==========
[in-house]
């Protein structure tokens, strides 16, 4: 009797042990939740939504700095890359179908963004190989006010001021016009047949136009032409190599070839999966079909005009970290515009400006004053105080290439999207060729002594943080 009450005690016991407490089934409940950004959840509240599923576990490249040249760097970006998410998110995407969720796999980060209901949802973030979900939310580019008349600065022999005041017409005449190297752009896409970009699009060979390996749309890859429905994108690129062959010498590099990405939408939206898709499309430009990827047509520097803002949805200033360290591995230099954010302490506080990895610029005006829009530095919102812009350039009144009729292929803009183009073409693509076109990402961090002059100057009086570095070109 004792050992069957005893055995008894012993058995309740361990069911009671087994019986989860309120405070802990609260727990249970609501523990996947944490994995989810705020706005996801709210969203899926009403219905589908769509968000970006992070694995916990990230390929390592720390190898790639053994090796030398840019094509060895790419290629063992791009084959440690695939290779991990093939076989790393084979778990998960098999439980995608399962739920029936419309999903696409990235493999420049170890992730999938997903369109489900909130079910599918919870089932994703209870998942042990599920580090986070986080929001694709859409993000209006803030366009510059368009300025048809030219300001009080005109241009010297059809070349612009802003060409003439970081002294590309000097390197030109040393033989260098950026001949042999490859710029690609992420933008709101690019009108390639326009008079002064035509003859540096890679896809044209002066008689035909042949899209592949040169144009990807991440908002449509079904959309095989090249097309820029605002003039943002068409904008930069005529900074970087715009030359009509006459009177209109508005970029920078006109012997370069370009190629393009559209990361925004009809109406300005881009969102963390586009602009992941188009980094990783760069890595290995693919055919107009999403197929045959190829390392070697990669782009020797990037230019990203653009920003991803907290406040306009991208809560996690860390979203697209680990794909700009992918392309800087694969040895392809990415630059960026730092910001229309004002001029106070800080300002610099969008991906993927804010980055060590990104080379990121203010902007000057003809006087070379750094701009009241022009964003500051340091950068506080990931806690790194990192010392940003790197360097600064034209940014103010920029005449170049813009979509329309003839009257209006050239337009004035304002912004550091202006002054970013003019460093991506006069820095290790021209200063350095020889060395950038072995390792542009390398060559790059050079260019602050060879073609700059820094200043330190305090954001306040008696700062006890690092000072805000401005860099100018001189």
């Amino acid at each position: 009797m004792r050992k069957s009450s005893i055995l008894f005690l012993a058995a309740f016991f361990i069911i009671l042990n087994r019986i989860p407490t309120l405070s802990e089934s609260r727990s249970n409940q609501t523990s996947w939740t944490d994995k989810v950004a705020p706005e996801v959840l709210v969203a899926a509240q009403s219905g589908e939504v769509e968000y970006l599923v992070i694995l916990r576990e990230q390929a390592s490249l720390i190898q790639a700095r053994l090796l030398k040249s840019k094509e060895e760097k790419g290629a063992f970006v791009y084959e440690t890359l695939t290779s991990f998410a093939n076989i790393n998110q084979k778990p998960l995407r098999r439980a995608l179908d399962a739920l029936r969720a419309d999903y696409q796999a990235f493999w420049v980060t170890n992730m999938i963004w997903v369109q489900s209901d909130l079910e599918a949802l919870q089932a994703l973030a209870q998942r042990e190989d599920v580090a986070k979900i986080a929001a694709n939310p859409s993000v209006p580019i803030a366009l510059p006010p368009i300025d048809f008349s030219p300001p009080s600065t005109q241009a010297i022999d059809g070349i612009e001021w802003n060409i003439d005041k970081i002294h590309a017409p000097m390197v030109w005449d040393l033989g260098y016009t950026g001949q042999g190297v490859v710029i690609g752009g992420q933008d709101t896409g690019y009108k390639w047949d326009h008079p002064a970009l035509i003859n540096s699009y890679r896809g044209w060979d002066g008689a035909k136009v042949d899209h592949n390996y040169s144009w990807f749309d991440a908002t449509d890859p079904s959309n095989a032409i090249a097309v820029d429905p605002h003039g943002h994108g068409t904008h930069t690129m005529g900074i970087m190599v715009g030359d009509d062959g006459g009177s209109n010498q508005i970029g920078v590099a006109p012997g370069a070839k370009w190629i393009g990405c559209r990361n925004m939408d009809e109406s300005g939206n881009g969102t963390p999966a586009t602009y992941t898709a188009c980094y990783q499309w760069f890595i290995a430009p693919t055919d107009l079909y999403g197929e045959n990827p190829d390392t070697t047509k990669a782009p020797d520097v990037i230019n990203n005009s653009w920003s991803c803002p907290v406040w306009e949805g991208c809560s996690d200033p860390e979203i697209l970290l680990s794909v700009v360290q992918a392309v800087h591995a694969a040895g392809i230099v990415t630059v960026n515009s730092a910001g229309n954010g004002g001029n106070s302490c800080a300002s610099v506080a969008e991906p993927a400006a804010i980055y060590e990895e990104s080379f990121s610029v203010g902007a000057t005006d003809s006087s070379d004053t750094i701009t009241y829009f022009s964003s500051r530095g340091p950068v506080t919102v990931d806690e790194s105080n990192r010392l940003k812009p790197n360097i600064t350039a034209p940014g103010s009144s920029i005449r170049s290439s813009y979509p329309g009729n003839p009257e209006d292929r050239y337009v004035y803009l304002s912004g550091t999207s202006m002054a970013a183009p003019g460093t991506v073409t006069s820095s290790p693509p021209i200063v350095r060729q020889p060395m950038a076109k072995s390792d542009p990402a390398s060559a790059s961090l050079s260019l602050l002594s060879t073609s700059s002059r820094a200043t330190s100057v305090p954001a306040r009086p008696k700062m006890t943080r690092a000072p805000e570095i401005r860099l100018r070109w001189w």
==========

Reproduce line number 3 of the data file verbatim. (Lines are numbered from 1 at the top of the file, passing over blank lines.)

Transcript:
């Amino acid at each position: 009797m004792r050992k069957s009450s005893i055995l008894f005690l012993a058995a309740f016991f361990i069911i009671l042990n087994r019986i989860p407490t309120l405070s802990e089934s609260r727990s249970n409940q609501t523990s996947w939740t944490d994995k989810v950004a705020p706005e996801v959840l709210v969203a899926a509240q009403s219905g589908e939504v769509e968000y970006l599923v992070i694995l916990r576990e990230q390929a390592s490249l720390i190898q790639a700095r053994l090796l030398k040249s840019k094509e060895e760097k790419g290629a063992f970006v791009y084959e440690t890359l695939t290779s991990f998410a093939n076989i790393n998110q084979k778990p998960l995407r098999r439980a995608l179908d399962a739920l029936r969720a419309d999903y696409q796999a990235f493999w420049v980060t170890n992730m999938i963004w997903v369109q489900s209901d909130l079910e599918a949802l919870q089932a994703l973030a209870q998942r042990e190989d599920v580090a986070k979900i986080a929001a694709n939310p859409s993000v209006p580019i803030a366009l510059p006010p368009i300025d048809f008349s030219p300001p009080s600065t005109q241009a010297i022999d059809g070349i612009e001021w802003n060409i003439d005041k970081i002294h590309a017409p000097m390197v030109w005449d040393l033989g260098y016009t950026g001949q042999g190297v490859v710029i690609g752009g992420q933008d709101t896409g690019y009108k390639w047949d326009h008079p002064a970009l035509i003859n540096s699009y890679r896809g044209w060979d002066g008689a035909k136009v042949d899209h592949n390996y040169s144009w990807f749309d991440a908002t449509d890859p079904s959309n095989a032409i090249a097309v820029d429905p605002h003039g943002h994108g068409t904008h930069t690129m005529g900074i970087m190599v715009g030359d009509d062959g006459g009177s209109n010498q508005i970029g920078v590099a006109p012997g370069a070839k370009w190629i393009g990405c559209r990361n925004m939408d009809e109406s300005g939206n881009g969102t963390p999966a586009t602009y992941t898709a188009c980094y990783q499309w760069f890595i290995a430009p693919t055919d107009l079909y999403g197929e045959n990827p190829d390392t070697t047509k990669a782009p020797d520097v990037i230019n990203n005009s653009w920003s991803c803002p907290v406040w306009e949805g991208c809560s996690d200033p860390e979203i697209l970290l680990s794909v700009v360290q992918a392309v800087h591995a694969a040895g392809i230099v990415t630059v960026n515009s730092a910001g229309n954010g004002g001029n106070s302490c800080a300002s610099v506080a969008e991906p993927a400006a804010i980055y060590e990895e990104s080379f990121s610029v203010g902007a000057t005006d003809s006087s070379d004053t750094i701009t009241y829009f022009s964003s500051r530095g340091p950068v506080t919102v990931d806690e790194s105080n990192r010392l940003k812009p790197n360097i600064t350039a034209p940014g103010s009144s920029i005449r170049s290439s813009y979509p329309g009729n003839p009257e209006d292929r050239y337009v004035y803009l304002s912004g550091t999207s202006m002054a970013a183009p003019g460093t991506v073409t006069s820095s290790p693509p021209i200063v350095r060729q020889p060395m950038a076109k072995s390792d542009p990402a390398s060559a790059s961090l050079s260019l602050l002594s060879t073609s700059s002059r820094a200043t330190s100057v305090p954001a306040r009086p008696k700062m006890t943080r690092a000072p805000e570095i401005r860099l100018r070109w001189w």